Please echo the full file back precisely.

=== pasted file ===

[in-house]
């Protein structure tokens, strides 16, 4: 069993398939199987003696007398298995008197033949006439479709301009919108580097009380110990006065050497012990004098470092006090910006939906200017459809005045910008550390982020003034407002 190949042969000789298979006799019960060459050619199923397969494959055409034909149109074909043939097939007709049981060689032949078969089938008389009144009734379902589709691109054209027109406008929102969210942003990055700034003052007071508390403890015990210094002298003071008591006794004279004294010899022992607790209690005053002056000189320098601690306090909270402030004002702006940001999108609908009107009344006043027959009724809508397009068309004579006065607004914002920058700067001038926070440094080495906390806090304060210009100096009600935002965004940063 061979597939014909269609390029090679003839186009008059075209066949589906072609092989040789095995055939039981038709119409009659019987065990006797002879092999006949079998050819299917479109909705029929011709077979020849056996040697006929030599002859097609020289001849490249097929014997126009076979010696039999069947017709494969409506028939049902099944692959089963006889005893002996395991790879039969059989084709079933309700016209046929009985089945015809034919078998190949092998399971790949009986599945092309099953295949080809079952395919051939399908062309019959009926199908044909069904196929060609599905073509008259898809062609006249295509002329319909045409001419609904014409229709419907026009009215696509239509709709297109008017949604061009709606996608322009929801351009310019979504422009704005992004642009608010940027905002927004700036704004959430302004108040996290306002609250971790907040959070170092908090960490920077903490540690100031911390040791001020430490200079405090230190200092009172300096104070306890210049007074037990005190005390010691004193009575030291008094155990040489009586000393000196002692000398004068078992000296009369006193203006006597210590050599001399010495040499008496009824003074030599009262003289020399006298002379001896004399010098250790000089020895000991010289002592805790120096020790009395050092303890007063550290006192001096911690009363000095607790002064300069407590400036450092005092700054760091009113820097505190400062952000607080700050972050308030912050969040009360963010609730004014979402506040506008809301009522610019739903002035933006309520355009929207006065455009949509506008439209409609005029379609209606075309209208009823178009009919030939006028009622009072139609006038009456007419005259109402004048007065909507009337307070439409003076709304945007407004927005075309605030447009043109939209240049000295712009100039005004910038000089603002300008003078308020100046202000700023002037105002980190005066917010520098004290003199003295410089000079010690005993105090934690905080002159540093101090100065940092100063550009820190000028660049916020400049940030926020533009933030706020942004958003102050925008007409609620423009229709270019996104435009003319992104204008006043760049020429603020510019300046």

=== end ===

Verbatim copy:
[in-house]
């Protein structure tokens, strides 16, 4: 069993398939199987003696007398298995008197033949006439479709301009919108580097009380110990006065050497012990004098470092006090910006939906200017459809005045910008550390982020003034407002 190949042969000789298979006799019960060459050619199923397969494959055409034909149109074909043939097939007709049981060689032949078969089938008389009144009734379902589709691109054209027109406008929102969210942003990055700034003052007071508390403890015990210094002298003071008591006794004279004294010899022992607790209690005053002056000189320098601690306090909270402030004002702006940001999108609908009107009344006043027959009724809508397009068309004579006065607004914002920058700067001038926070440094080495906390806090304060210009100096009600935002965004940063 061979597939014909269609390029090679003839186009008059075209066949589906072609092989040789095995055939039981038709119409009659019987065990006797002879092999006949079998050819299917479109909705029929011709077979020849056996040697006929030599002859097609020289001849490249097929014997126009076979010696039999069947017709494969409506028939049902099944692959089963006889005893002996395991790879039969059989084709079933309700016209046929009985089945015809034919078998190949092998399971790949009986599945092309099953295949080809079952395919051939399908062309019959009926199908044909069904196929060609599905073509008259898809062609006249295509002329319909045409001419609904014409229709419907026009009215696509239509709709297109008017949604061009709606996608322009929801351009310019979504422009704005992004642009608010940027905002927004700036704004959430302004108040996290306002609250971790907040959070170092908090960490920077903490540690100031911390040791001020430490200079405090230190200092009172300096104070306890210049007074037990005190005390010691004193009575030291008094155990040489009586000393000196002692000398004068078992000296009369006193203006006597210590050599001399010495040499008496009824003074030599009262003289020399006298002379001896004399010098250790000089020895000991010289002592805790120096020790009395050092303890007063550290006192001096911690009363000095607790002064300069407590400036450092005092700054760091009113820097505190400062952000607080700050972050308030912050969040009360963010609730004014979402506040506008809301009522610019739903002035933006309520355009929207006065455009949509506008439209409609005029379609209606075309209208009823178009009919030939006028009622009072139609006038009456007419005259109402004048007065909507009337307070439409003076709304945007407004927005075309605030447009043109939209240049000295712009100039005004910038000089603002300008003078308020100046202000700023002037105002980190005066917010520098004290003199003295410089000079010690005993105090934690905080002159540093101090100065940092100063550009820190000028660049916020400049940030926020533009933030706020942004958003102050925008007409609620423009229709270019996104435009003319992104204008006043760049020429603020510019300046």